I get that “dread of getting what you want”–because the achieving of a dream so often places us in the center of vulnerability: uncertainty, risk and emotional exposure:
- having a baby–becoming a parent
- getting the promotion–with all the additional responsibility
- getting married–and becoming a spouse
- __________ (fill in the blank with the focus of your latest zielschmerz)
It’s truly a dream come true…but the uncertainty of living in that dream then becomes a reality: zielschmerz.
I told the Outtatown group about my own current experience of zielschmerz: when I got accepted to be a TEDx speaker several weeks ago.
I have written about TED to explore depression, and also about TEDx here with Brené Brown. Several times, I have applied and been accepted to be in the audience for TEDxWinnipeg. I especially loved when a former classmate of mine, Ted was at TEDxManitoba. I’ve learned so much about science, psychology, politics, social justice, current trends, future concerns, and of ways people from vastly different parts of the world pursue making this earth a better planet from TED and TEDx speakers.
I’ve long admired all those TED and TEDx speakers who have “ideas worth sharing”. So, when I applied to be a TEDxWinnipeg speaker, it felt big. We know that shame not only says, “You’re not good enough”…but also: “Who do you think you are?” It was the second question that got me when I was applying.
My idea that I believe is worth sharing, everywhere I go, is:
We are wired for connection
I believe it to the core of my being. The scientific evidence I read, and the years of clinical experience reinforce that this concept cannot be overstated. I say, “We are wired for connection,” just about every week on 680CJOB on Thursdays, somewhere between 2:30 and 3:00.
I never would have applied on my own, to be a TEDxWinnipeg speaker. You see, I taught for years at the university and if I wanted to have a larger role there, a PhD was a good idea. I was a single mom who did not have a PhD in the cards. Two jobs and two kids and a cat named Lily meant I had different dreams that didn’t include another degree. I’m not sure I am cut out for research, either. So, I counted myself out as a speaker, given that I haven’t done original research.
However, I applied to be a TEDxWinnipeg speaker because:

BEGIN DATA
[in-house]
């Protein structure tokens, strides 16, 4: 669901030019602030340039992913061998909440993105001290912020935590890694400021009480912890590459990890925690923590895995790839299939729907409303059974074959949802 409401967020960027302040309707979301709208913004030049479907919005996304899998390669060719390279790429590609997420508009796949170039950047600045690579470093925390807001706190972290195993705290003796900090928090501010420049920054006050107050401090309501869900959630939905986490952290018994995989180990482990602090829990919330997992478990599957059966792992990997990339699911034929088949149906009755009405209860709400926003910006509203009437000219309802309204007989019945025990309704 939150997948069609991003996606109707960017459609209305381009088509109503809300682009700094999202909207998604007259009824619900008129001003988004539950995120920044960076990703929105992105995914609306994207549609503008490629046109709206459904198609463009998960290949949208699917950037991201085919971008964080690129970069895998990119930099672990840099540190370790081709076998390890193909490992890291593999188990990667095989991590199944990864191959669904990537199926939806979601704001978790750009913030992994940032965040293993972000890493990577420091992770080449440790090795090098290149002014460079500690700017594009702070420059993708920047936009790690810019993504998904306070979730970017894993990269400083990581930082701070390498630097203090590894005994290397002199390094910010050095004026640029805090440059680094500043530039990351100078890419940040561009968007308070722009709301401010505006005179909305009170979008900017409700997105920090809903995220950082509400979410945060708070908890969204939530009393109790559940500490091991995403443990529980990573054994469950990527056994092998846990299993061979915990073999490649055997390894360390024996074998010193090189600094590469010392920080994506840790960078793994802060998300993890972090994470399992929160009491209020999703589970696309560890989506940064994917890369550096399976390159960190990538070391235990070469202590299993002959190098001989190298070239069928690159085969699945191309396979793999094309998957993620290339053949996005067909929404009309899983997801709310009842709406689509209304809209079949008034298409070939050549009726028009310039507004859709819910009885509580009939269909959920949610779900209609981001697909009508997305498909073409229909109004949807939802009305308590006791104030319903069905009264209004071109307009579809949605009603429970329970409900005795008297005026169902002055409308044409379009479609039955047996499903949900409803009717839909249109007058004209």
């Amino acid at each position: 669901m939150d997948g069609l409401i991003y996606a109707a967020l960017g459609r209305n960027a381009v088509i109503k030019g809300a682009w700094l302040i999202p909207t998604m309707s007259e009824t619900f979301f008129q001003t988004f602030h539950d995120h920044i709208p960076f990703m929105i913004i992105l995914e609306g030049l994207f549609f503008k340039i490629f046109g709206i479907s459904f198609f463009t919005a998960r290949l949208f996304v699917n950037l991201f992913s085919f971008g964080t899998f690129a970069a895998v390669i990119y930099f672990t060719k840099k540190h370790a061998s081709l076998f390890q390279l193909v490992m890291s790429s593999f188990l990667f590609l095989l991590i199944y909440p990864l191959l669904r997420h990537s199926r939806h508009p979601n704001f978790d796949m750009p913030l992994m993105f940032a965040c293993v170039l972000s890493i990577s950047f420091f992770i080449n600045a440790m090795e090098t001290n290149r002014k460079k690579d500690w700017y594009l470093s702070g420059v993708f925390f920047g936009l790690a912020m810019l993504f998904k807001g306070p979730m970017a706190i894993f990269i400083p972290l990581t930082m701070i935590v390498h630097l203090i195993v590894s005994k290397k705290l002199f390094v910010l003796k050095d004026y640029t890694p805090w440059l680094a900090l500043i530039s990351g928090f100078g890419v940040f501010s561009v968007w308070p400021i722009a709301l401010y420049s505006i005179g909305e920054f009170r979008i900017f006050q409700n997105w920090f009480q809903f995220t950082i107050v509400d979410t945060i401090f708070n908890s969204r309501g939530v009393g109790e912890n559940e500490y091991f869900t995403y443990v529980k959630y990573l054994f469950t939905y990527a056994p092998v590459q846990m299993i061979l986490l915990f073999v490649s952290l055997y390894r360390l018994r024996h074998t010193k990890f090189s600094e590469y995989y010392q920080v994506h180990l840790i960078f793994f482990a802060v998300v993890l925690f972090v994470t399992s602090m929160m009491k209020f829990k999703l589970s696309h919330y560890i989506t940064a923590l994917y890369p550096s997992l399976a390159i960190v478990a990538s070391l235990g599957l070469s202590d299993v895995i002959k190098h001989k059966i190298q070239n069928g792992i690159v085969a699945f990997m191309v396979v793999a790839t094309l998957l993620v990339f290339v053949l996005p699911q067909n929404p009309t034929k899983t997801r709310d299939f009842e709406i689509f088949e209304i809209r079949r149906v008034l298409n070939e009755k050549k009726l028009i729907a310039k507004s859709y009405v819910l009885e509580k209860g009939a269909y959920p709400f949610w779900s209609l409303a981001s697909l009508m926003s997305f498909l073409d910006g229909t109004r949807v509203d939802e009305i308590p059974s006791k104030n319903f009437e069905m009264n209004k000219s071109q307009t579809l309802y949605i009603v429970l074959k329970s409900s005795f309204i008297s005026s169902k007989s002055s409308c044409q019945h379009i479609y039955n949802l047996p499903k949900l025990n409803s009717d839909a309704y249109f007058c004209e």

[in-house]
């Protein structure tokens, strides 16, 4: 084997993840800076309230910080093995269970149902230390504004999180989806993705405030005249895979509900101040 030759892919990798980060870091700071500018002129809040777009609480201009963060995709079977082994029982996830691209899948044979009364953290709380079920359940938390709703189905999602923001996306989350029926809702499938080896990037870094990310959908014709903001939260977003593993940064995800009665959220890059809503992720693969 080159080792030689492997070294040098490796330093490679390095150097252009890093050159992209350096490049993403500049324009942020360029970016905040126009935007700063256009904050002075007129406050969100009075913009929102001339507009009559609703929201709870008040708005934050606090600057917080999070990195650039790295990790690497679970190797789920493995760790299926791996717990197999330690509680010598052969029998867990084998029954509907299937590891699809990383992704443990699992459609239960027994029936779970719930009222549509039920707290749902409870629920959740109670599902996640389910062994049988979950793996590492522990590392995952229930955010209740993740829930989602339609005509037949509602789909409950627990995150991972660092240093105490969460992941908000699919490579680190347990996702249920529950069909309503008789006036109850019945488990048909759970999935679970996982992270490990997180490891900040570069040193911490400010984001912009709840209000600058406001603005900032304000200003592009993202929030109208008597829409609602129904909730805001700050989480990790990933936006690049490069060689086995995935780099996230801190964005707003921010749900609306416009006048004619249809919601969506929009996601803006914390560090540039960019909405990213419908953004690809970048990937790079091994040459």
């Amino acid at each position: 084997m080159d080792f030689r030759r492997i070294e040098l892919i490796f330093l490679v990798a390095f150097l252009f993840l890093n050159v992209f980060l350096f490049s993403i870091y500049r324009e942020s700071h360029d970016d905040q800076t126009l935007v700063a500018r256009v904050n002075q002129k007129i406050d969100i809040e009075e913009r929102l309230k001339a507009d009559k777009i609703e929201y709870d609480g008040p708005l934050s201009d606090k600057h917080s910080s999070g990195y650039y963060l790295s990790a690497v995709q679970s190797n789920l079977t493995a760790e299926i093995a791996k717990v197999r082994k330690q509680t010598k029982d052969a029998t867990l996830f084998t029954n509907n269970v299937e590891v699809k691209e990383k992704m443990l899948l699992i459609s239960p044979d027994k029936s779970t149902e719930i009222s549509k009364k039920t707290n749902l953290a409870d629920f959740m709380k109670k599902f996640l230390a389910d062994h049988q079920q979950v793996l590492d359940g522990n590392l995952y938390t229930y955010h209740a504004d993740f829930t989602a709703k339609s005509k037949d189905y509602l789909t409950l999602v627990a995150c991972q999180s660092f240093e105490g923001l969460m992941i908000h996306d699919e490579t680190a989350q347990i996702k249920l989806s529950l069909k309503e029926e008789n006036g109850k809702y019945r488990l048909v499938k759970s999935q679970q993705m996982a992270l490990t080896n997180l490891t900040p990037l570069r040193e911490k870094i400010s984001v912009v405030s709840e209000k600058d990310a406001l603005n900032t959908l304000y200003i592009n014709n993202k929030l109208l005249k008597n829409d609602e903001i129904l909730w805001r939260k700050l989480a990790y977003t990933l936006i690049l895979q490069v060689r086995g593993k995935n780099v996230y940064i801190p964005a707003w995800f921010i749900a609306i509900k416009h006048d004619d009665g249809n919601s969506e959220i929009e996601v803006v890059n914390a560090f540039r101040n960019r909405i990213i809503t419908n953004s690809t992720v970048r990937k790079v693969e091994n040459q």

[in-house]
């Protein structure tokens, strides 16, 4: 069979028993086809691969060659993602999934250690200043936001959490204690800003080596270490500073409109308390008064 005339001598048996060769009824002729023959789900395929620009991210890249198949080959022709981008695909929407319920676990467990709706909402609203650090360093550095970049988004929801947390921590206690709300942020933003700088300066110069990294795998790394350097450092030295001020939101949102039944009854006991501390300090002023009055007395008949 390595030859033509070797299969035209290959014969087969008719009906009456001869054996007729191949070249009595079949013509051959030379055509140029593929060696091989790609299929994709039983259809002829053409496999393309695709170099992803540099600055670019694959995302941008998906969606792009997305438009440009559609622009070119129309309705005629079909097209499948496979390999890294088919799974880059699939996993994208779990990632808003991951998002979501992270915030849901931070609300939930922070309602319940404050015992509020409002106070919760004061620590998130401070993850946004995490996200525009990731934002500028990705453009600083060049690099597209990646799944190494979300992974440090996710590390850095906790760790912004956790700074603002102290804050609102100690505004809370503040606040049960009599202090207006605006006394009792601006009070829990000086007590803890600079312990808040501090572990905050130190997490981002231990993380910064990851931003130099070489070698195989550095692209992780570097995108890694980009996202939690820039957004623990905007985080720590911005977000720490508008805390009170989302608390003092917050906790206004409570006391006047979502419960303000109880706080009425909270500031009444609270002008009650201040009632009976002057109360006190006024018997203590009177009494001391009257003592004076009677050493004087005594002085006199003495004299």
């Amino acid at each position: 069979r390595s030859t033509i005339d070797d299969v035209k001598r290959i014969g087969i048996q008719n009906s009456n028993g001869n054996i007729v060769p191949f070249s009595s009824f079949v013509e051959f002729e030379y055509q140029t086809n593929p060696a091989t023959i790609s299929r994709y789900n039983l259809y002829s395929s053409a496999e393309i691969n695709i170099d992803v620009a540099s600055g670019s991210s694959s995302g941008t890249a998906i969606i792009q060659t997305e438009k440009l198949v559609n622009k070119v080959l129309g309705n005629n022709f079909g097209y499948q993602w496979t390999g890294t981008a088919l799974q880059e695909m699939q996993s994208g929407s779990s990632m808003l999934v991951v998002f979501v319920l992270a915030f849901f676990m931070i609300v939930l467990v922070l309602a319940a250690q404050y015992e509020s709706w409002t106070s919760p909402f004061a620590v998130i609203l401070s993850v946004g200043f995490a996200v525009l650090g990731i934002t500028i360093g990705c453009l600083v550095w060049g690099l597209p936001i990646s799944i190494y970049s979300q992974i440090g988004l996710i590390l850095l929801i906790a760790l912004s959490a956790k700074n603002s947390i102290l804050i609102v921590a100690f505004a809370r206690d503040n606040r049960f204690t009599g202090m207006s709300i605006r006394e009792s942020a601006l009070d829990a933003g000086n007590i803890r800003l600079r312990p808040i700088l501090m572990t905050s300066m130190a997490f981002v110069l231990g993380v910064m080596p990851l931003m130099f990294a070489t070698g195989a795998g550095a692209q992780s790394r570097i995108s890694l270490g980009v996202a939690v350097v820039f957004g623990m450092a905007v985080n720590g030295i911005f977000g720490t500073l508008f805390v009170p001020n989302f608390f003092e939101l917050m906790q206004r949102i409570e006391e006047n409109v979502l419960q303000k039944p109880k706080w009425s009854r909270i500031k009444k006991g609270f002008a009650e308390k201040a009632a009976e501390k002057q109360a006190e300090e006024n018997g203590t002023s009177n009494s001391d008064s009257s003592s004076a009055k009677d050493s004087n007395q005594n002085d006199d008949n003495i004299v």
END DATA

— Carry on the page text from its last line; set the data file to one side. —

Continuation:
- We are wired for connection…and a friend of mine invited me to apply. I respect her deeply. She felt that I had “the stuff” to do a talk. That’s the beauty of connection, isn’t it? Sometimes, even when we don’t have what it takes, we can be carried by those of us who believe in us more than we believe in ourselves.
- I knew a lot more people apply than get accepted.
Weeks ago, weeks after I sent in the application, I received an email from the TEDxWinnipeg organization. My heart both rose and sank, in the very same moment when the first word I read was, “Congratulations”.
Instant zielschmerz on steroids!
We have had a few meetings already. Kerry Stevenson, the chairperson of TEDxWinnipeg 2018 speaker team, began the first meeting with the words:
Don’t be afraid to be afraid.
At that moment, with the zielschmerz still fully present, I, ironically, could then be more excited to be afraid.
Because here’s the thing: the folks at TEDxWinnipeg also believe we are wired for connection.
The TEDxWinnipeg team:
- know we do better together
- are supportive and encouraging
- have a high bar that they expect us speakers to meet, but they are full on active in helping us be successful. Excellence with resourcing.
The other speakers are amazing and interesting. They are knowledgeable about their topics, but more than that, they are fascinating people. I’m loving the opportunity to learn about the topics, and learn about them
The TEDx team live out of the belief that vulnerability and courage occur together. They know we are wired for struggle. TEDxWinnipeg folks know we do better together…and when we work hard and then achieve something important and something challenging together, we are all richer for it.